This past week, the price of petrol went up by about four rupees, exceeding Rs.57 a litre. It has been a non-event for the media, since journalists are now comfortable enough to ensure their car-borne mobility even with costly fuel. But what about the walking classes in Tamil Nadu’s capital and elsewhere?
There is not a penny available from the higher prices, to fund more buses, better trains and importantly, create walkable footpaths. If any confirmation were needed on official priorities, the Chennai administration quickly announced millions to repair roads (once again!) because the Northeast monsoon has stripped it of the paper-thin surface. But it is mum on repairing footpaths, which have been in a shambles even before the rains. This reflects the major preoccupation of Tamil Nadu’s scandal-ridden political leadership of both centrist and right-wing Dravidian parties.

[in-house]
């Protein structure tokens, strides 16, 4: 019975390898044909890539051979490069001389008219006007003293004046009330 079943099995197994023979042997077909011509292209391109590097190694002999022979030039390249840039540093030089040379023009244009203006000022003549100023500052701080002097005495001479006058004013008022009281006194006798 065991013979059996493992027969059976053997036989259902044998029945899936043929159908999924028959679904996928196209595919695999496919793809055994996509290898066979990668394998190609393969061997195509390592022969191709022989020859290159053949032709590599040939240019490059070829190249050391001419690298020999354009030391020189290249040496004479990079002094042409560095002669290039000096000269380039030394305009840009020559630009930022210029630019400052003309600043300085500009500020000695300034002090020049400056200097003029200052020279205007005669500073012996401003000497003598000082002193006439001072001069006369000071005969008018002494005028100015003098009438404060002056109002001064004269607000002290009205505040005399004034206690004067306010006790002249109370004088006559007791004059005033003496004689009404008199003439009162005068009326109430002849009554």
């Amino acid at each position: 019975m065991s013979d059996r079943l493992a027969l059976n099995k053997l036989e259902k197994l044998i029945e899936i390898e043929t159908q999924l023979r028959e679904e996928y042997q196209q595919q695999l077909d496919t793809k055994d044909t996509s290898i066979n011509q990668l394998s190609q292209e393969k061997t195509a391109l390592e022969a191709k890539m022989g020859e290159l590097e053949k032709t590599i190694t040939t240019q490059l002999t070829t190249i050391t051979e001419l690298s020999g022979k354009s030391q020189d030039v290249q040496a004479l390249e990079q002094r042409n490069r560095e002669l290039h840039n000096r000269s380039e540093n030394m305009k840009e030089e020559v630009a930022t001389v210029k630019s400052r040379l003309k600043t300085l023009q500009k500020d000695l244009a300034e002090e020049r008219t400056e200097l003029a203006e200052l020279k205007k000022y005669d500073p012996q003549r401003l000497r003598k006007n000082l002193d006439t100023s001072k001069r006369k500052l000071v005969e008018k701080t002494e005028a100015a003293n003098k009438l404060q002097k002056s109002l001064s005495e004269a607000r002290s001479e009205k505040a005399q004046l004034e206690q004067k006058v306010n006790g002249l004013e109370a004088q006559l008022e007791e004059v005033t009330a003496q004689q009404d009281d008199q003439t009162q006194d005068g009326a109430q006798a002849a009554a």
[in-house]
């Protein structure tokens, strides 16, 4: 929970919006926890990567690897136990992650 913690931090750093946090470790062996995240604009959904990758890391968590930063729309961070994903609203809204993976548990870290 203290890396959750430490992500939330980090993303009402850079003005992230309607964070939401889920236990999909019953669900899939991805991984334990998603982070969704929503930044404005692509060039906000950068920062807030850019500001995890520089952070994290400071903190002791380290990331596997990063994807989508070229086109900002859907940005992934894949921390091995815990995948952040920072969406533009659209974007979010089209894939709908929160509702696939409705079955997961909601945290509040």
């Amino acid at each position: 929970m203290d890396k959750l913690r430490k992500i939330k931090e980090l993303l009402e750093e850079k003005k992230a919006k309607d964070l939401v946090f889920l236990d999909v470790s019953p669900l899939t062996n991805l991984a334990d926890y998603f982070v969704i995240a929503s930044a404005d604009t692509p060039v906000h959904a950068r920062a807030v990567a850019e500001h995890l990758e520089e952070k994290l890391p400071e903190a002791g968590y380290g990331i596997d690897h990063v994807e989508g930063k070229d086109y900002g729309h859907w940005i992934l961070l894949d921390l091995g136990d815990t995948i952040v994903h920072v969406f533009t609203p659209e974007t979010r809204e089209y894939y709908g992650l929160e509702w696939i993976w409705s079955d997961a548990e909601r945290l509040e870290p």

For some strange reason, the actual effects of fuel pricing, the number of bus services in operation, their quality, the comfort level of passengers in train stations and so on do not seem to interest the media. Understandably, the Radia tapes and Wikileaks are engaging the attention of the nation as a whole, and the media is at the core of the scandals. Yet, are there no scandals to be revealed in road building, the purchase and junking of buses in record time? The amount spent on roads in Chennai alone runs into hundreds of crores each year, including new road outlays. Where is the money going?
On Sunday morning, I took a walk along some of the designated areas meant for pedestrians in Chennai. Traffic was relatively light, but what is in store for walkers? The pictures in the accompanying slideshow tell the story quite well, I think.